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Coaching from the top of a Double Decker Bus

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I am reading Good Ideas – How to Be Your Child’s (and Your Own) Best Teacher by the excellent Michael Rosen and one of his many wonderful analogies covers the different view you get of life from the top of a double decker bus, travelling down streets and areas that you know well and see most weeks. However, from this different vantage point, you see very things very differently and, as Rosen points out, can be a great source of new questions, perspectives and insight into things you think you know so well (I have found the same thing when looking at our house from our neighbours' back garden...give it a try!)

After reading Blake Richardson's recent post around embracing technology , it started me thinking and reflecting more about how useful it is to gain different perspectives on your coaching session - both from your own different viewpoint, as well as how others view what you see.

To be effective in judging situations and making the beneficial decisions, our perception (the process of gaining relevant and correct information) informs our decisions – the identification of what the ‘problem’ is, and the solution to solve it. To enable us to ensure the action we take is the most relevant and constructive, it is vital that our judgements are based on clear and correct perceptions and the solution is implemented effectively. This in turn would lead to (hopefully) positive outcomes and consequences in the development of our athletes and sessions. (Based on Professional Judgement and Decision Making, adapted from Abraham and Collins, 2011)

Some top tips:

  • Film from different angles to get an all-round view - if you look at the same thing the same way, you only ever see the same thing. Add in a video source or two, and even different types as a wide ranging view, close up shots or smaller cameras like a Go Pro. This enables you to collect a whole host of information to support your coaching such as identification of key technical points, a wider tactical view and how it looks to others.

  •  Change your own coaching position – watching practice and games from the same position will always mean you see the same thing from the same angle. From simply kneeling down to get a lower view, or finding a higher vantage point, the information you see will change. A great example of this is by sitting in different seats within a stadium to watch a game. You see so much more from varying your viewpoint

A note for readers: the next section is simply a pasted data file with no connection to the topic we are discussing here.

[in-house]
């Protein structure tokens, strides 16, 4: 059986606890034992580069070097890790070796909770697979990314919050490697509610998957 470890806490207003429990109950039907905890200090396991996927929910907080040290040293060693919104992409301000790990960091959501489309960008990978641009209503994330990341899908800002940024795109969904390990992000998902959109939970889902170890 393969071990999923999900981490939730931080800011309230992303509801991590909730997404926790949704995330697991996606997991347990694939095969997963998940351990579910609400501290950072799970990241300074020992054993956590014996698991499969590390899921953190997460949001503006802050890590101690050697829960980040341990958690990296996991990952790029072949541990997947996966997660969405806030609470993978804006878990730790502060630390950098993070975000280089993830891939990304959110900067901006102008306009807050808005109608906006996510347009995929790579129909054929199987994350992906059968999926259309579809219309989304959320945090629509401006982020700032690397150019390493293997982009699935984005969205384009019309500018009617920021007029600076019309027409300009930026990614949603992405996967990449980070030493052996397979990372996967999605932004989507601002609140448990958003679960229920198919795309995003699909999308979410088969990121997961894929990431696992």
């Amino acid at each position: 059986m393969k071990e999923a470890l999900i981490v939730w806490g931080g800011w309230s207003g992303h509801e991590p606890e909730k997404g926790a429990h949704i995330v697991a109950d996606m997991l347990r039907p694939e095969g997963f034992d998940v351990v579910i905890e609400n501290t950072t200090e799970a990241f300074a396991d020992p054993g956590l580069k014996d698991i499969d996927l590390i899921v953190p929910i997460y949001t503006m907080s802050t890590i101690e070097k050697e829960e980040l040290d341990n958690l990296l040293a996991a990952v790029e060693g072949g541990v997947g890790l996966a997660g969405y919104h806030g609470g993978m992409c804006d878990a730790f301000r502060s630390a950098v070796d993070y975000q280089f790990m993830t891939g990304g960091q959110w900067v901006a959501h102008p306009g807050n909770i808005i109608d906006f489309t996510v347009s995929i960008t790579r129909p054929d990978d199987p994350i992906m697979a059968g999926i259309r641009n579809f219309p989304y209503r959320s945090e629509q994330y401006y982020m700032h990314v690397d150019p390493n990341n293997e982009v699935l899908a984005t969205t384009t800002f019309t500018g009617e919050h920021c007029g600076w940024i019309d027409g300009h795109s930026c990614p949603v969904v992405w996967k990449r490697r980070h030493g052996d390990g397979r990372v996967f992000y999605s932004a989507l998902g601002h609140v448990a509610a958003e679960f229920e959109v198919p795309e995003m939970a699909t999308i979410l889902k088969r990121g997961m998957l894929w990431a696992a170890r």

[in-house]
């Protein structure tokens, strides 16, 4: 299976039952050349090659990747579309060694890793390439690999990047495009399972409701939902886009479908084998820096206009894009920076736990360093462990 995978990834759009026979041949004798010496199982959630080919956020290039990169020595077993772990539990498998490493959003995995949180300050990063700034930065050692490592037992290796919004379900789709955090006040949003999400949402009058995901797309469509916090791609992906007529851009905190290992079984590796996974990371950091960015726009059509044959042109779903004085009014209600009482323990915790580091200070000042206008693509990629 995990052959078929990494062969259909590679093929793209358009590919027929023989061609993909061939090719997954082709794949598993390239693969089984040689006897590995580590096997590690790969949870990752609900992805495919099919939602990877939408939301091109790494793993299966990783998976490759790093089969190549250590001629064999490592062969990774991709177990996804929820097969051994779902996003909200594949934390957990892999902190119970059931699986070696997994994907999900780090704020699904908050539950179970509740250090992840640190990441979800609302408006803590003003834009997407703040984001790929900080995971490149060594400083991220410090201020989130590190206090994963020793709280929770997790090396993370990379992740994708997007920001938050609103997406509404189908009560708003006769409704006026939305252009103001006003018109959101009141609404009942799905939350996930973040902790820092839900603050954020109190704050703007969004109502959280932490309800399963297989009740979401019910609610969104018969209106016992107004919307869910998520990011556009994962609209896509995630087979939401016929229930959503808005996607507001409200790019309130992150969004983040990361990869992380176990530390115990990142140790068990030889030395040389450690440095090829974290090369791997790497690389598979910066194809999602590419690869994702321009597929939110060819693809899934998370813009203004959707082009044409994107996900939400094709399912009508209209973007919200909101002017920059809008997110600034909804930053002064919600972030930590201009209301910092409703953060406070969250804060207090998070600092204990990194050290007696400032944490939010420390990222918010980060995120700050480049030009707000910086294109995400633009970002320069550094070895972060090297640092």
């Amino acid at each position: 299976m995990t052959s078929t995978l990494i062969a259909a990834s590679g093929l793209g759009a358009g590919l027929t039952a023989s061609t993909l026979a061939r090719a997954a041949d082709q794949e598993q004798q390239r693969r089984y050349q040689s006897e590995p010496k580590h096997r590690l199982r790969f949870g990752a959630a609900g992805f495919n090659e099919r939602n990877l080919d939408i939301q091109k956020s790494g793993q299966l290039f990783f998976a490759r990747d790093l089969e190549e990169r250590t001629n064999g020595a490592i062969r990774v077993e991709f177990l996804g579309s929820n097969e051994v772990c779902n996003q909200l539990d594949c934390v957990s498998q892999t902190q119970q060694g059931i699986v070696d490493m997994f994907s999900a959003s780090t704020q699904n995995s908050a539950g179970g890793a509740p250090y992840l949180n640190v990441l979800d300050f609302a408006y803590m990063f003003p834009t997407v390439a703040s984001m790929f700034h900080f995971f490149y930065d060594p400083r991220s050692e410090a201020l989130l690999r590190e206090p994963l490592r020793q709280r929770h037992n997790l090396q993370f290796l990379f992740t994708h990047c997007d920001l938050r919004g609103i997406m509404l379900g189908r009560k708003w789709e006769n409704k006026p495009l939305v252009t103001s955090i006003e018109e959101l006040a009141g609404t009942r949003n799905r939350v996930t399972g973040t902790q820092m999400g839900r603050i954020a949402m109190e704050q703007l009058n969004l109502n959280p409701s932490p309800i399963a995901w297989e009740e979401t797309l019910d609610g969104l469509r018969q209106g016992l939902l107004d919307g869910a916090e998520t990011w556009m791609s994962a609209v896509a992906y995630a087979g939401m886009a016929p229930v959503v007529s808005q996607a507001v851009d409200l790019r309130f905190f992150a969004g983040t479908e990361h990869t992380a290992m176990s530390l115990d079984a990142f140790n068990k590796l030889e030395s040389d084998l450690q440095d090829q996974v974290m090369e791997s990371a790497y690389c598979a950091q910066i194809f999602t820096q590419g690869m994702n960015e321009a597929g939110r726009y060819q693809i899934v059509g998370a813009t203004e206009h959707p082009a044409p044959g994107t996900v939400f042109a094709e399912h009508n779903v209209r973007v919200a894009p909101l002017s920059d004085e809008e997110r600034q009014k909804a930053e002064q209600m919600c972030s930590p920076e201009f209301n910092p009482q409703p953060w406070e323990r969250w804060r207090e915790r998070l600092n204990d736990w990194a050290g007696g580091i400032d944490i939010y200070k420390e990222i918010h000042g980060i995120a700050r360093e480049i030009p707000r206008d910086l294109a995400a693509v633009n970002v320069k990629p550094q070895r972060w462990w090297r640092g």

•  Don't take the video capture as the be all and end all of analysis – utilise other sources of data such as sound clips and data statistics, and simply talking things through

  •  Understand the 'story' behind the performance - why is the outcome the way it is (e.g. injury, weather, stage of development. When linked to the other data, it can often support understanding of why something is the way it is.

  • Involve others in the process – engage views from other coaches, support people and even parents – you may be missing or overlooking something obvious – You can’t always see the wood for the trees and all that…

  • Don’t take the practice analysis as the only data – practice development and ‘real’ performance development can be very different – it may be easier to make the shot when you repeat the skill, or when you have the conditions to practice. Can you do it when the pressure is on, the environment is different and it means the most (I can’t take all the credit here as our fellow Connected Coaches member Sarah Bennett highlighted this)

  • Always get the athlete to look at the video too - self-understanding and correction can have a big impact that being told - and creates a thinking player - as a coach you are creating an environment of learning, it doesn’t mean you have to be the one telling that, merely providing the platform... My primary school teacher wife has found the use of tablets in PE to have a positive impact, both on the children’s development and the overall impact of the lesson, as a means of instant feedback, review and adaptation.

Jon Woodward is a Coach Education Advisor at sports coach UK. He is a parent, coach and coach educator fulfilling various roles with various sports – and can be found tweeting ( @JonWoodward74) and blogging about coaching and life

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